Step 6 – How will it be unique?

 

Last and certainly not least, how will it be unique? For example, naming a podcast “Millionaire Mindset” and interviewing millionaire investors – in my opinion – is too generic. When creating a thought leadership platform, make it unique to your area of expertise. For example, if you have a construction background. Interview landlords that are hands-on and ask for tips on how to increase revenue by being an active investor. Or if you’re in sales, provide tips on applying sales techniques to real estate investing. Or if you are a marketing executive, make a marketing real estate show on how to find more deals.

 

The goal is to be specific and unique. Based on your area of expertise (or interests or passions), see if there is a narrow idea on the types of people you can interview and the types of topics you can discuss.

 

The 3 keys to long-term success

 

After you’ve selected and structured your platform, your work has just begun. Now it’s time to actually start producing content. As you do, there are three important things to keep in mind to ensure long-term success and effectively build a large following.

 

First is consistency. Once you’ve established a posting frequency, whether it’s daily, weekly, biweekly, monthly, etc., make a conscious commitment to stick to it. This will be difficult at first because the only people who will follow your platform are your family and friends – and maybe your dog. Don’t expect to see a massive uptick in followers for at least 6 months, and likely even longer.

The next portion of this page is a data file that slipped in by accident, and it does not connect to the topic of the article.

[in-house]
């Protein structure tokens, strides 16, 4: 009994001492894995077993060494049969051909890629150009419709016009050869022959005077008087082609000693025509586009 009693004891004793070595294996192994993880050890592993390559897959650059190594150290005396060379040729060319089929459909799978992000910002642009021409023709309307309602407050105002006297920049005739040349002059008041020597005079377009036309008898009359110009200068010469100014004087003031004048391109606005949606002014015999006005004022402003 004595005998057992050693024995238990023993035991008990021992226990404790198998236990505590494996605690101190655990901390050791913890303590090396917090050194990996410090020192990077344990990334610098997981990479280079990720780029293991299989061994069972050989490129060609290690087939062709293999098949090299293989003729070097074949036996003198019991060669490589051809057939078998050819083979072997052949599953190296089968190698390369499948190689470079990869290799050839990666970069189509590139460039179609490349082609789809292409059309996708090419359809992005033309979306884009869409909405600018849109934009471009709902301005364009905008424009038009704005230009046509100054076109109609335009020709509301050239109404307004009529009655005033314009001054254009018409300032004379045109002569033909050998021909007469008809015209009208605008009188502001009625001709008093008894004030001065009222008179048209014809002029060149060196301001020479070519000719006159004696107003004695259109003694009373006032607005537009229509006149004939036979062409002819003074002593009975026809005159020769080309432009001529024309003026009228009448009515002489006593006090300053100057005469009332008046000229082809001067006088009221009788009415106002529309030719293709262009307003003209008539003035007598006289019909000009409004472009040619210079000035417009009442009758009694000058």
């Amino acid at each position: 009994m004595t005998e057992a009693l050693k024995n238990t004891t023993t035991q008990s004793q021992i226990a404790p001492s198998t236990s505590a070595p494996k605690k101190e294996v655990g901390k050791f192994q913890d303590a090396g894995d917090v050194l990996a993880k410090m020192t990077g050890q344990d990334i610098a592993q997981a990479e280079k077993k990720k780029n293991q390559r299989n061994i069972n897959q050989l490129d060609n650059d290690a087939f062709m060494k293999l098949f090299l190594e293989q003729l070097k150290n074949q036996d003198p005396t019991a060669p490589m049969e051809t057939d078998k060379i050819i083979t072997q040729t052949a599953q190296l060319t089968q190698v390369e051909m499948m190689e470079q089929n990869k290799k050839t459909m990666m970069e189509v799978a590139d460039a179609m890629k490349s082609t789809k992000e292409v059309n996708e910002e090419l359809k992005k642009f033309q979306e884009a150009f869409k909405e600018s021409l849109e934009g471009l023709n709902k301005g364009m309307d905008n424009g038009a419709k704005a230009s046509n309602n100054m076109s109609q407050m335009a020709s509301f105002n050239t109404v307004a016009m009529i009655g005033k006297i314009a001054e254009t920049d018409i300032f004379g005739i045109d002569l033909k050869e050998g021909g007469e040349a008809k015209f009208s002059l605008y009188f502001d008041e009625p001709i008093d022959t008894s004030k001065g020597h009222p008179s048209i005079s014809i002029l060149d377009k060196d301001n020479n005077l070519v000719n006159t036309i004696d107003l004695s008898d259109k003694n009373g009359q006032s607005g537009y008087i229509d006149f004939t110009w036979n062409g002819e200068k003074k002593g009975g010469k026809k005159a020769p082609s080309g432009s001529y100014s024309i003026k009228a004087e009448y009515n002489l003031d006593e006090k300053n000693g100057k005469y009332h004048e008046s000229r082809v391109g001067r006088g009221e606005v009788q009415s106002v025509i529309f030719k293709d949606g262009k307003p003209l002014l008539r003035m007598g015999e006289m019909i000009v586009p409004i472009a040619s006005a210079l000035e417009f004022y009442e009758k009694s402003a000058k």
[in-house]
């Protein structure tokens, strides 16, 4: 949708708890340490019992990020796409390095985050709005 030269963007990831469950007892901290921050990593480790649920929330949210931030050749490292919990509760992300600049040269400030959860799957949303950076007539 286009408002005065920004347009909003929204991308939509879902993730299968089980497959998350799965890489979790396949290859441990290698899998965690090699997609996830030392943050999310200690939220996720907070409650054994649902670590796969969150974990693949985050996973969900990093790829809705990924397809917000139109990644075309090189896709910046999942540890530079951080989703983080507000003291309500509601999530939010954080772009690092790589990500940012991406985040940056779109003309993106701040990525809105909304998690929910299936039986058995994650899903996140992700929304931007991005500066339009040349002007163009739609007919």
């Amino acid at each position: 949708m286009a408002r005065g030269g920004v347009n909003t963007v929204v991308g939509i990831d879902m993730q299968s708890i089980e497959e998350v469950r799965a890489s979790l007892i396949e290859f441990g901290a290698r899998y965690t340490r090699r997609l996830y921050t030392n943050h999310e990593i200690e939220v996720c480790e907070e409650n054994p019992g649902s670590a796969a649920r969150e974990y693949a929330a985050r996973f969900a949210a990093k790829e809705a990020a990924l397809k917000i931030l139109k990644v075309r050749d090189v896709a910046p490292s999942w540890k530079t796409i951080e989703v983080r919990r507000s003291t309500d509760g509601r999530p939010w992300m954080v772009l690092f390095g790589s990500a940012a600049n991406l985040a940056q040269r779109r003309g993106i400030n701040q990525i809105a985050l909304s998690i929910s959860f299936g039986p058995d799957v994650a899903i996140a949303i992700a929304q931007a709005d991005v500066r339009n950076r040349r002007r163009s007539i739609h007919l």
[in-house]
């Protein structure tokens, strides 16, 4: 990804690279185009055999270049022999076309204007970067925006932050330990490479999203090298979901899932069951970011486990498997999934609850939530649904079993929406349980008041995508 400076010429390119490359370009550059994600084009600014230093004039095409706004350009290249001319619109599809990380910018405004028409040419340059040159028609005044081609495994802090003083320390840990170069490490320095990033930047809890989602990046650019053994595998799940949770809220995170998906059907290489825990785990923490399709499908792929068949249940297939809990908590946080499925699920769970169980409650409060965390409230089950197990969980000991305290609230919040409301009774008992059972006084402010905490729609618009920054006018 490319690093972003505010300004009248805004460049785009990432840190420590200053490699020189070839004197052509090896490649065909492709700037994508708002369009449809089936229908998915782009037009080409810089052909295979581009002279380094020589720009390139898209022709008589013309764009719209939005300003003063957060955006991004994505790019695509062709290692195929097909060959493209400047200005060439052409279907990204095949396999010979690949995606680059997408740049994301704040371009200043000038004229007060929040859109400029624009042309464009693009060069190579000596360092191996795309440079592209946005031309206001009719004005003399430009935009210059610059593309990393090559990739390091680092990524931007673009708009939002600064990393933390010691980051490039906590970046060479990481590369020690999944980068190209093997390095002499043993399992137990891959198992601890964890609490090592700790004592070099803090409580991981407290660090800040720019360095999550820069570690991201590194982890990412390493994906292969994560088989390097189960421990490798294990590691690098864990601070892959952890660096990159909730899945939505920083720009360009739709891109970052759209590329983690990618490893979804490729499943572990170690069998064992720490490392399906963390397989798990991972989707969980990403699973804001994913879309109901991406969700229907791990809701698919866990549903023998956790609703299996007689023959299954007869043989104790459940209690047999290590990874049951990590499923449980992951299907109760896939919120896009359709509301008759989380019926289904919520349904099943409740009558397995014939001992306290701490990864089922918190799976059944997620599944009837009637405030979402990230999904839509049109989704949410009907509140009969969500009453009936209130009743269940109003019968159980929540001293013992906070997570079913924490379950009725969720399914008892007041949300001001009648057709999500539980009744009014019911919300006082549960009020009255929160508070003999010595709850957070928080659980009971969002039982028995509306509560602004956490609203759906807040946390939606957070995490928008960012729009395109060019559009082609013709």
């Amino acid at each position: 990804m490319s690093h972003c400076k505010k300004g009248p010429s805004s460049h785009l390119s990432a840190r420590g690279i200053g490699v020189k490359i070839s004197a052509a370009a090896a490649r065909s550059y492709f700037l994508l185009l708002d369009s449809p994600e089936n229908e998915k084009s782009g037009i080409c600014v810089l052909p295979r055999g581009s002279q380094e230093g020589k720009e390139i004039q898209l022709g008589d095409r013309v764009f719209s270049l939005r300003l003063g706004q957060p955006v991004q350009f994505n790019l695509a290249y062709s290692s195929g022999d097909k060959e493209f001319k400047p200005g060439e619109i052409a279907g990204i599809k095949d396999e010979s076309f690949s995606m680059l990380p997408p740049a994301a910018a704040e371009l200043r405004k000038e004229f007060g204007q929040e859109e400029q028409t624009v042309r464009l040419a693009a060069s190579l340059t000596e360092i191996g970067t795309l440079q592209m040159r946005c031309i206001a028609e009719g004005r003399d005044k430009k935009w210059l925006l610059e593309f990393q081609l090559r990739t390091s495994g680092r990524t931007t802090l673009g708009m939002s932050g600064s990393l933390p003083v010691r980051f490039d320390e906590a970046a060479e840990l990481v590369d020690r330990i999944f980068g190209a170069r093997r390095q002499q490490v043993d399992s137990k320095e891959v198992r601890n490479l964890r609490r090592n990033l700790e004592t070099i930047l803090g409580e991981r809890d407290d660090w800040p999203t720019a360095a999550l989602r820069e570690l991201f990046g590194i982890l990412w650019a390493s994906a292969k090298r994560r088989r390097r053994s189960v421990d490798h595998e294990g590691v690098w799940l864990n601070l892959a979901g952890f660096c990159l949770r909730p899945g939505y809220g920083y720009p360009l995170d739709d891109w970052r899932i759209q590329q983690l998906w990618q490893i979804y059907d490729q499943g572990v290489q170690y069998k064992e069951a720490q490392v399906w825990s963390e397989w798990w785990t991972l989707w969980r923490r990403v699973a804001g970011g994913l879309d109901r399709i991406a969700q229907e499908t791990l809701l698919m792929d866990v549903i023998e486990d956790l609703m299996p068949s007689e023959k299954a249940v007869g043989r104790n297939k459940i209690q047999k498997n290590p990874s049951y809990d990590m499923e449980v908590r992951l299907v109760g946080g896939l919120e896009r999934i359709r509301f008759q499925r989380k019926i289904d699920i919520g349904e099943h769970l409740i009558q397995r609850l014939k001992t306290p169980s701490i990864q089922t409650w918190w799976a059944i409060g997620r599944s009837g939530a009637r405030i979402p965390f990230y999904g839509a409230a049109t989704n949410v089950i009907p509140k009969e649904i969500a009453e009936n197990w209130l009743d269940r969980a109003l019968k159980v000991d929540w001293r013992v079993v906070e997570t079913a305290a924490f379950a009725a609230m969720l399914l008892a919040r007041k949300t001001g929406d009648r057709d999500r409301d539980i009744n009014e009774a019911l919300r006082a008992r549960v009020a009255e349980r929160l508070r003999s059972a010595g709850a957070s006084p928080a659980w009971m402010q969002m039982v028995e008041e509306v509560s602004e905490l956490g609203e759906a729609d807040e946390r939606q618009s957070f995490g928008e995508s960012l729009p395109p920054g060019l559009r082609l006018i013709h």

Next, to increase your chances of reaching your target audience, tap into a large, built-in audience. For example, if you start a podcast, make sure you’re posting to iTunes, Libsyn, SoundCloud, etc. to leverage their existing listenership. Or if you create a real estate blog, post to social media and BiggerPockets.

 

Finally, Tony Robbins says, “Success leaves clues.” Someone out there has already accomplished what you are also trying to do. So, go out, find established thought leaders, extract out their best practices and apply those to your platform.

 

Did you like this blog post? If so, please feel free to share it using the social media buttons on this page.

 

Also, subscribe to my weekly newsletter for even more Best Ever advice: http://eepurl.com/01dAD

                       

If you have any comments or questions, leave a comment below.

 

highrise apartment real estate from the ground

Should an Apartment Syndicator Invest in Their Own Deal?